I do my best as a teacher, but I find myself in awe of the kind of teaching the Savior does. In my 38 years in CES classrooms, I created images, graphs, drawings, and pictures to help my students learn and remember important lessons. But my best efforts are a pale and indistinct shadow compared to the powerful teaching of the Master Teacher. Is there any chance that either Daniel or the King will ever forget the great image they both saw?
This great image, whose brightness was excellent, stood before thee; and the form thereof was terrible.
This image's head was of fine gold, his breast and his arms of silver, his belly and his thighs of brass,
His legs of iron, his feet part of iron and part of clay (Daniel 2:31-33).
Neither would they forget the stone “. . . cut out without hands, which smote the image upon his feet that were of iron and clay, and brake them to pieces” (Daniel 2:34).
For that matter, I suspect that you who have read this chapter before have remembered many of the details. This is the kind of teaching that sticks!
Then was the iron, the clay, the brass, the silver, and the gold, broken to pieces together, and became like the chaff of the summer threshing floors; and the wind carried them away, that no place was found for them: and the stone that smote the image became a great mountain, and filled the whole earth (Daniel 2:35).
Daniel explained the meaning of the components of the dream well enough that we can put names with them according to our own knowledge of history:
- The stone is the Church of Jesus Christ of Latter-day Saints (see Daniel 2:44).
- The Head of Gold is a representation of King Nebuchadnezzar and the Babylonian Kingdom (see Daniel 2:37-38).
- The arms and breast of silver are representative of Cyrus the Great and the Medes and Persians (see Daniel 2:32).
- The belly and thighs of brass signify Alexander the Great and the Greeks (see Daniel 2:32).
- The iron legs are the Roman Empire (see Daniel 2:33).
- The feet of iron and clay represent a group of European nations arising from the remnants of the Roman Empire (see Daniel 2:33; see also Daniel 7:24).
It would not advance the cause of truth to try to identify the nations represented by the feet and toes. It is enough for us to know that during the 1830s, at a time when many nations existed in Europe—some weak and some strong (see Daniel 2:42)—God established a kingdom that:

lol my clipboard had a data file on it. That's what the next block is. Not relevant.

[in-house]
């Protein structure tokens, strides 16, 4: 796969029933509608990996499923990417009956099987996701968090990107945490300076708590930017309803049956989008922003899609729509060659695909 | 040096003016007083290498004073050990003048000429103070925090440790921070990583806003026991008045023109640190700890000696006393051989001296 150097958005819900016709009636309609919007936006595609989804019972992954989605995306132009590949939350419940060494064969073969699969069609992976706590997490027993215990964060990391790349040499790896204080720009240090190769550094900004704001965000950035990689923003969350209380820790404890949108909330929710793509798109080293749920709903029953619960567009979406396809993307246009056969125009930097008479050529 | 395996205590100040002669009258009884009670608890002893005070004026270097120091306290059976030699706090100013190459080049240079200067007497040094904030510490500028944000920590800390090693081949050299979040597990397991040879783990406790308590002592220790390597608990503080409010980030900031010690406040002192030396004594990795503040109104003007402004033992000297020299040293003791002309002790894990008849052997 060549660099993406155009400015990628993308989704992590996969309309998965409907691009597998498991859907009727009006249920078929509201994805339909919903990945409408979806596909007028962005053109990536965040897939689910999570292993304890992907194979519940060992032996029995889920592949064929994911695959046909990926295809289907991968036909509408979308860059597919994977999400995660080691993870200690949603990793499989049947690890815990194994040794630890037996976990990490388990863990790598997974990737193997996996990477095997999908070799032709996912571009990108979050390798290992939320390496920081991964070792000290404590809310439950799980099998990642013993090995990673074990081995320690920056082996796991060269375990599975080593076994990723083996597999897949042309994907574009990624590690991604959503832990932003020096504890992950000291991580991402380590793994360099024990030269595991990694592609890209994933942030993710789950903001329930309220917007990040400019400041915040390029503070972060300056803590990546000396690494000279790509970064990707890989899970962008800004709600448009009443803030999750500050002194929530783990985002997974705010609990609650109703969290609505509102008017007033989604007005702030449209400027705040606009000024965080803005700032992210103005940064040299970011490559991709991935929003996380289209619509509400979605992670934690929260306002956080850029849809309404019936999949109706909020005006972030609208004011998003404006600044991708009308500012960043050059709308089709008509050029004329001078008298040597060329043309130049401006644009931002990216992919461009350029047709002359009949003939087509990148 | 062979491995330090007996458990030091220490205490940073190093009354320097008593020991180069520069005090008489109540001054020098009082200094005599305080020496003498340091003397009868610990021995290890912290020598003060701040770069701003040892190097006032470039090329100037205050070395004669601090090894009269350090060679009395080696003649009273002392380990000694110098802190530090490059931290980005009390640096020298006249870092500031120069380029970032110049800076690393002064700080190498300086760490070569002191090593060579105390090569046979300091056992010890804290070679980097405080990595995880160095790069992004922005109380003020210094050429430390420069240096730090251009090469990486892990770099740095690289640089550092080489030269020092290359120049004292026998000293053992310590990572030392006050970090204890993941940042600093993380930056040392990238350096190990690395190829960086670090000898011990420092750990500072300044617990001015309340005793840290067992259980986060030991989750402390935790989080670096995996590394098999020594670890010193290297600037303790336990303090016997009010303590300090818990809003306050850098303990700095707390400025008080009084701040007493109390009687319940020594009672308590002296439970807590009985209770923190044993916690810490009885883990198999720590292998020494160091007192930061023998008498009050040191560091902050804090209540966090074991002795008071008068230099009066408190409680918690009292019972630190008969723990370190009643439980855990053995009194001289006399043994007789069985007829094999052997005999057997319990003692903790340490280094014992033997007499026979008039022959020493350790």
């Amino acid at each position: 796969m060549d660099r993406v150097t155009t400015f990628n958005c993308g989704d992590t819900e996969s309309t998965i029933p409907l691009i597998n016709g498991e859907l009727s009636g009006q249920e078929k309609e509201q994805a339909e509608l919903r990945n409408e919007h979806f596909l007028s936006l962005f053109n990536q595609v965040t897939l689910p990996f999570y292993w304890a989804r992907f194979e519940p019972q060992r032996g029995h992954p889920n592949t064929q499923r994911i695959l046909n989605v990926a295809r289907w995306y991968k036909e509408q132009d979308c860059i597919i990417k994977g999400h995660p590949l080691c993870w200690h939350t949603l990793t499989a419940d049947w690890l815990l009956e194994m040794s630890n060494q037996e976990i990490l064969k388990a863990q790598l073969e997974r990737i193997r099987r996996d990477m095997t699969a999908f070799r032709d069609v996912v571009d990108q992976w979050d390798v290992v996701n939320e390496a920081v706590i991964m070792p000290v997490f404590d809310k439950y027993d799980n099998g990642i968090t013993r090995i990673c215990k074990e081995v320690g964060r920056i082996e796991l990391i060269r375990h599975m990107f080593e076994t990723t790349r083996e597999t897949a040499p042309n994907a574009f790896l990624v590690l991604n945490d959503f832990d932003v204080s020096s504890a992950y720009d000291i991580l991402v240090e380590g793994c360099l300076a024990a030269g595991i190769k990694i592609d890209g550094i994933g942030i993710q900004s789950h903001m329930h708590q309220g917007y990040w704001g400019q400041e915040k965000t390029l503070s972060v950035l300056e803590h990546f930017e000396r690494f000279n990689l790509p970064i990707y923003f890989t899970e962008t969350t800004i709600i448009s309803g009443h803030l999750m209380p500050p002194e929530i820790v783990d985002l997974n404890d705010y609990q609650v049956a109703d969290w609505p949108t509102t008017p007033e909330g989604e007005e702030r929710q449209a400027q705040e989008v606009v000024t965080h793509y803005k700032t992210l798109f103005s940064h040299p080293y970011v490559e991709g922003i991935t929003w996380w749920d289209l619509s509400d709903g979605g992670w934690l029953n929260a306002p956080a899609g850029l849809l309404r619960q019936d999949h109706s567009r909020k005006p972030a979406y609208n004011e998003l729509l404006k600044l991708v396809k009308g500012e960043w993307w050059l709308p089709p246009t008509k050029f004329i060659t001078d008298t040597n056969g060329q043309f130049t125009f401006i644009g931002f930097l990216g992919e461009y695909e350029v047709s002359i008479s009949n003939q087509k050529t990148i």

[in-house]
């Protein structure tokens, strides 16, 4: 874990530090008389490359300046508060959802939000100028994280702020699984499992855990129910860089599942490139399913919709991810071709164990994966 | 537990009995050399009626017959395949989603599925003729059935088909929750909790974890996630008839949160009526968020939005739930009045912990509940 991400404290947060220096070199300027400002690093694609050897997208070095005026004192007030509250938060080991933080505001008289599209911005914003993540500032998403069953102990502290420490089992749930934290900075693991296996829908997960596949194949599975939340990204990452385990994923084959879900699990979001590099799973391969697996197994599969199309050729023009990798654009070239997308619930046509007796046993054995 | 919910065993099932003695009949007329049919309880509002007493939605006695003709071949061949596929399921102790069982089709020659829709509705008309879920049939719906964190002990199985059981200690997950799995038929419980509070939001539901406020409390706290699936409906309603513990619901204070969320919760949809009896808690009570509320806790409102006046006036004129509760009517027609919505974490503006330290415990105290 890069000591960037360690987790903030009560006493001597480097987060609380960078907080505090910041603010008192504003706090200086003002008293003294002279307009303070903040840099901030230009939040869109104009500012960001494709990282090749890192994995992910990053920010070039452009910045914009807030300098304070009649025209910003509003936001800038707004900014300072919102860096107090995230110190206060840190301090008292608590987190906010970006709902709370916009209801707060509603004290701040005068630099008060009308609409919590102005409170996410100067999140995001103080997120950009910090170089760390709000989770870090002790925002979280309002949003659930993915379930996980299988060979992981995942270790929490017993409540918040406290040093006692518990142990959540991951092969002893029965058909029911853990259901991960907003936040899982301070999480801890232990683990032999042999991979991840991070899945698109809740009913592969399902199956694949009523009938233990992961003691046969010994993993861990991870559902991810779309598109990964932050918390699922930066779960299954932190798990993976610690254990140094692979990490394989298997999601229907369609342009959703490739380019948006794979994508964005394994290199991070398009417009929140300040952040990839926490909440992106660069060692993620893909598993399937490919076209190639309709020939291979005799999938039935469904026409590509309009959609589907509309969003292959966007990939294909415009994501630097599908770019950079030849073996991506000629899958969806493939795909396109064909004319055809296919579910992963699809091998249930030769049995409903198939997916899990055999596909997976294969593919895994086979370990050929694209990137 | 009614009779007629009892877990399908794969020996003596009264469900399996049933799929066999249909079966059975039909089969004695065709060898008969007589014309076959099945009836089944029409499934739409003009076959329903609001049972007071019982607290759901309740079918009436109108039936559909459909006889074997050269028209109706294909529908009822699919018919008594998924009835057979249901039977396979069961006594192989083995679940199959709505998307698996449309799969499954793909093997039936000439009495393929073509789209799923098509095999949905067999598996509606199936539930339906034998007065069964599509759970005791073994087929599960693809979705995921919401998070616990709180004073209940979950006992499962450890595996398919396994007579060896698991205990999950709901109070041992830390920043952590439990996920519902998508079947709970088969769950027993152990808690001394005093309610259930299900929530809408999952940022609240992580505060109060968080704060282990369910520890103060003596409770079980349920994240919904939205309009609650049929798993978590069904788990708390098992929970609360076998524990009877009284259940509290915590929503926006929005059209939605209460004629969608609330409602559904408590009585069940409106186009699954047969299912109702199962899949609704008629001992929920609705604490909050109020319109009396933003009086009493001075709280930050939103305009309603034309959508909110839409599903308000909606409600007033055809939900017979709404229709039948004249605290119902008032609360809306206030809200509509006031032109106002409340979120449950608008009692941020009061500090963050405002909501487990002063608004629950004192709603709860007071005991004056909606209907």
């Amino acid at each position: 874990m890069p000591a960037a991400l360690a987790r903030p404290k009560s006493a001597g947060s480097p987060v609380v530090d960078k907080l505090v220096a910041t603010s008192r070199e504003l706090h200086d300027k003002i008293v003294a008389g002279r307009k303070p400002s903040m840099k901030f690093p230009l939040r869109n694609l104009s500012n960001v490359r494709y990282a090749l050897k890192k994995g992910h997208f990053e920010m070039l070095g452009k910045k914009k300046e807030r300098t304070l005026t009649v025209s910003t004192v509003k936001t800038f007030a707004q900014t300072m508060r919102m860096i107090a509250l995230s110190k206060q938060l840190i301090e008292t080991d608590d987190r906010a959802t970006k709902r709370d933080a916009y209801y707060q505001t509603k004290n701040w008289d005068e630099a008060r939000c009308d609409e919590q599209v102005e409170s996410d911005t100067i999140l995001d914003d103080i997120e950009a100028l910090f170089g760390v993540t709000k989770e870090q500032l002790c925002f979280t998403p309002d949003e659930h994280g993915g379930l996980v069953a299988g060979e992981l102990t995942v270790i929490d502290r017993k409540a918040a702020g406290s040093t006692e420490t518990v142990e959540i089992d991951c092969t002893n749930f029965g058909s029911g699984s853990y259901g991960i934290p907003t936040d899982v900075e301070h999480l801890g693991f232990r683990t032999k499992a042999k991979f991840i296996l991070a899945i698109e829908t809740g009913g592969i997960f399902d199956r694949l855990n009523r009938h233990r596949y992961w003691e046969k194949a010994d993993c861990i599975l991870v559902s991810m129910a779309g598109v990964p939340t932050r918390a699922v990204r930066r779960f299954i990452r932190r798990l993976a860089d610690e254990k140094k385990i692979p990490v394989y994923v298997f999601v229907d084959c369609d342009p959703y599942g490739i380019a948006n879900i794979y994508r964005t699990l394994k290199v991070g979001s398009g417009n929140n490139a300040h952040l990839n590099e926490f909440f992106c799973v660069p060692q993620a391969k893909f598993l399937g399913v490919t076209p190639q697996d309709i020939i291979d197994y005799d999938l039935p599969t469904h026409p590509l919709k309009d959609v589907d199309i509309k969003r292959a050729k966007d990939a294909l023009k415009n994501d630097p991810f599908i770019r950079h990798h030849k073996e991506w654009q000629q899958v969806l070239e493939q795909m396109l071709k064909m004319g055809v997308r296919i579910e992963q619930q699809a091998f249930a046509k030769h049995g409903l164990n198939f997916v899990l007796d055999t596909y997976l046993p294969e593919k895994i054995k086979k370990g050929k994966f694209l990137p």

- Would never be destroyed.
- Shall not be left to other people.
- Shall break in pieces and consume all these kingdoms.
- Shall stand forever.
- Was cut out of the mountain without hands and therefore was not the work of men (see Daniel 2:44-45).
We are a part of that kingdom. We have watched in breathless wonder the growth of the Church and the growth of that stone. Even though our enemies and detractors might not know it, the Church is an unstoppable force. While we as individuals may not be as dynamic and powerful as we would like to be, as we follow the course charted by our leaders, we look to a time when the Church will fill the world.
President Faust said,
It has been said that this church does not necessarily attract great people but more often makes ordinary people great. Many nameless people with gifts equal only to five loaves and two small fishes magnify their callings and serve without attention or recognition, feeding literally thousands. In large measure, they make possible the fulfillment of Nebuchadnezzar’s dream that the latter-day gospel of Christ would be like a stone cut out of the mountains without hands, rolling forth until it fills the whole earth (see Daniel 2:34-35; D&C 65:2). These are the hundreds of thousands of leaders and teachers in all of the auxiliaries and priesthood quorums, the home teachers, the Relief Society visiting teachers. These are the many humble bishops in the Church, some without formal training but greatly magnified, always learning, with a humble desire to serve the Lord and the people of their wards (James E. Faust, “Five Loaves and Two Fishes,” Ensign, May 1994, 5).
When Christ comes to put all enemies under his feet (see D&C 49:6) and to recompense every man according to his works (see D&C 1:10), we would we well-advised to be part of the stone rather than part of the images of the world destined to be ground to chaff (see Daniel 3:35).
I have thought that there are four ways we could interact with this stone. First, we could ignore it, focusing our attention on more worldly things. Second, we could take our ease (see Luke 12:19), rejoicing in that which we have accomplished and waiting indifferently for the arrival of the rock. Third, we could actively oppose the progress of the boulder, trying to impede the work and the workers; or fourth, we could get behind the stone and push, serving with all our heart, might, mind, and strength. The following verses of scripture suggest which way is best:
His glory is like the firstling of his bullock, and his horns are like the horns of unicorns: with them he shall push the people together to the ends of the earth: and they are the ten thousands of Ephraim, and they are the thousands of Manasseh (Deuteronomy 33:17).
And now, verily, I say concerning the residue of the elders of my church . . . behold, they shall push the people together from the ends of the earth (D&C 58:44-45).
Keep these sayings, for they are true and faithful; and thou shalt magnify thine office, and push many people to Zion with songs of everlasting joy upon their heads (D&C 66:11).
Let’s all be pushers.